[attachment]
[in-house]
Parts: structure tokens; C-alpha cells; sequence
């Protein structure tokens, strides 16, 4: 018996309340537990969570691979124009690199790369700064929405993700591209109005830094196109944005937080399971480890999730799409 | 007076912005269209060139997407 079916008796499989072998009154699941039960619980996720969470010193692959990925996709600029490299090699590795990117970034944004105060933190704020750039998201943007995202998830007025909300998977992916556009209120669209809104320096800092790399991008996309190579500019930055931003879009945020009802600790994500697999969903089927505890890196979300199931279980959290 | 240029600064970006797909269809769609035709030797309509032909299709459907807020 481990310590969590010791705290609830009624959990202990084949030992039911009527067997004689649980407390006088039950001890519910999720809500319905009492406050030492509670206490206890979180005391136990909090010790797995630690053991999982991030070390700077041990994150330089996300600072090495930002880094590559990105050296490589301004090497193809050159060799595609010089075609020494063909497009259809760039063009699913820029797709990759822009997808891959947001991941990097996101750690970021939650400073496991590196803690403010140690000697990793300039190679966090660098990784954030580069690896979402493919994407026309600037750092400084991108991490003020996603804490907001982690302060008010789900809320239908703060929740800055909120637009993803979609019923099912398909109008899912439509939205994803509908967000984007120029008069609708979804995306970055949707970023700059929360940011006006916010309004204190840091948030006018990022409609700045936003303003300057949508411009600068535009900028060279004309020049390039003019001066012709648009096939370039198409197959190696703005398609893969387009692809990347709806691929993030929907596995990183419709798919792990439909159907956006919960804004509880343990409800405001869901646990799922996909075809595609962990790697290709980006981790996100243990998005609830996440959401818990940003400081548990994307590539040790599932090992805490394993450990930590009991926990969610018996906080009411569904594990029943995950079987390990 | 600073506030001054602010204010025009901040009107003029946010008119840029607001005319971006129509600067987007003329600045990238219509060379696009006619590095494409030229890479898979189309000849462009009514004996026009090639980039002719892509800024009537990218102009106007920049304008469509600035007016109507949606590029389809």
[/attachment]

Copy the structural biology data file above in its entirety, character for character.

[in-house]
Parts: structure tokens; C-alpha cells; sequence
């Protein structure tokens, strides 16, 4: 018996309340537990969570691979124009690199790369700064929405993700591209109005830094196109944005937080399971480890999730799409 | 007076912005269209060139997407 079916008796499989072998009154699941039960619980996720969470010193692959990925996709600029490299090699590795990117970034944004105060933190704020750039998201943007995202998830007025909300998977992916556009209120669209809104320096800092790399991008996309190579500019930055931003879009945020009802600790994500697999969903089927505890890196979300199931279980959290 | 240029600064970006797909269809769609035709030797309509032909299709459907807020 481990310590969590010791705290609830009624959990202990084949030992039911009527067997004689649980407390006088039950001890519910999720809500319905009492406050030492509670206490206890979180005391136990909090010790797995630690053991999982991030070390700077041990994150330089996300600072090495930002880094590559990105050296490589301004090497193809050159060799595609010089075609020494063909497009259809760039063009699913820029797709990759822009997808891959947001991941990097996101750690970021939650400073496991590196803690403010140690000697990793300039190679966090660098990784954030580069690896979402493919994407026309600037750092400084991108991490003020996603804490907001982690302060008010789900809320239908703060929740800055909120637009993803979609019923099912398909109008899912439509939205994803509908967000984007120029008069609708979804995306970055949707970023700059929360940011006006916010309004204190840091948030006018990022409609700045936003303003300057949508411009600068535009900028060279004309020049390039003019001066012709648009096939370039198409197959190696703005398609893969387009692809990347709806691929993030929907596995990183419709798919792990439909159907956006919960804004509880343990409800405001869901646990799922996909075809595609962990790697290709980006981790996100243990998005609830996440959401818990940003400081548990994307590539040790599932090992805490394993450990930590009991926990969610018996906080009411569904594990029943995950079987390990 | 600073506030001054602010204010025009901040009107003029946010008119840029607001005319971006129509600067987007003329600045990238219509060379696009006619590095494409030229890479898979189309000849462009009514004996026009090639980039002719892509800024009537990218102009106007920049304008469509600035007016109507949606590029389809």